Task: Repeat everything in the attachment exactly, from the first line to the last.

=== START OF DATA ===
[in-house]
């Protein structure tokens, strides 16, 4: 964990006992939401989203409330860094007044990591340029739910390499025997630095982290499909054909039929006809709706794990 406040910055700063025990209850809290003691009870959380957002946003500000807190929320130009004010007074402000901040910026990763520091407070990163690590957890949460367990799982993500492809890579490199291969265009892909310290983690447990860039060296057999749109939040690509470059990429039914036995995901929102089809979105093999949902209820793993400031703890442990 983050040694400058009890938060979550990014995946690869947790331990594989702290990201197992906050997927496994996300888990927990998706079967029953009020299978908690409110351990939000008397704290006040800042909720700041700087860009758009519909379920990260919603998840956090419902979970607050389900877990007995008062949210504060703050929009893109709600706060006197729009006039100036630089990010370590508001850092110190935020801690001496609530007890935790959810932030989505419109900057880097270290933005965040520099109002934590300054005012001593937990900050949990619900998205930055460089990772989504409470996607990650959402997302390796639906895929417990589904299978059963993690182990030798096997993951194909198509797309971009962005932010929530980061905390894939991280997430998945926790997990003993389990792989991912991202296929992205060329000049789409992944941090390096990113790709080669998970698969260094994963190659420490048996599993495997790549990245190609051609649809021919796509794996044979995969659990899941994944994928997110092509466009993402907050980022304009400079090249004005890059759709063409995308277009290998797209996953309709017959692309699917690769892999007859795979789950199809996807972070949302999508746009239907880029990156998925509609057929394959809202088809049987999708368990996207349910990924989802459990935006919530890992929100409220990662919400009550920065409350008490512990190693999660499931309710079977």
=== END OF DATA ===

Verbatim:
[in-house]
């Protein structure tokens, strides 16, 4: 964990006992939401989203409330860094007044990591340029739910390499025997630095982290499909054909039929006809709706794990 406040910055700063025990209850809290003691009870959380957002946003500000807190929320130009004010007074402000901040910026990763520091407070990163690590957890949460367990799982993500492809890579490199291969265009892909310290983690447990860039060296057999749109939040690509470059990429039914036995995901929102089809979105093999949902209820793993400031703890442990 983050040694400058009890938060979550990014995946690869947790331990594989702290990201197992906050997927496994996300888990927990998706079967029953009020299978908690409110351990939000008397704290006040800042909720700041700087860009758009519909379920990260919603998840956090419902979970607050389900877990007995008062949210504060703050929009893109709600706060006197729009006039100036630089990010370590508001850092110190935020801690001496609530007890935790959810932030989505419109900057880097270290933005965040520099109002934590300054005012001593937990900050949990619900998205930055460089990772989504409470996607990650959402997302390796639906895929417990589904299978059963993690182990030798096997993951194909198509797309971009962005932010929530980061905390894939991280997430998945926790997990003993389990792989991912991202296929992205060329000049789409992944941090390096990113790709080669998970698969260094994963190659420490048996599993495997790549990245190609051609649809021919796509794996044979995969659990899941994944994928997110092509466009993402907050980022304009400079090249004005890059759709063409995308277009290998797209996953309709017959692309699917690769892999007859795979789950199809996807972070949302999508746009239907880029990156998925509609057929394959809202088809049987999708368990996207349910990924989802459990935006919530890992929100409220990662919400009550920065409350008490512990190693999660499931309710079977």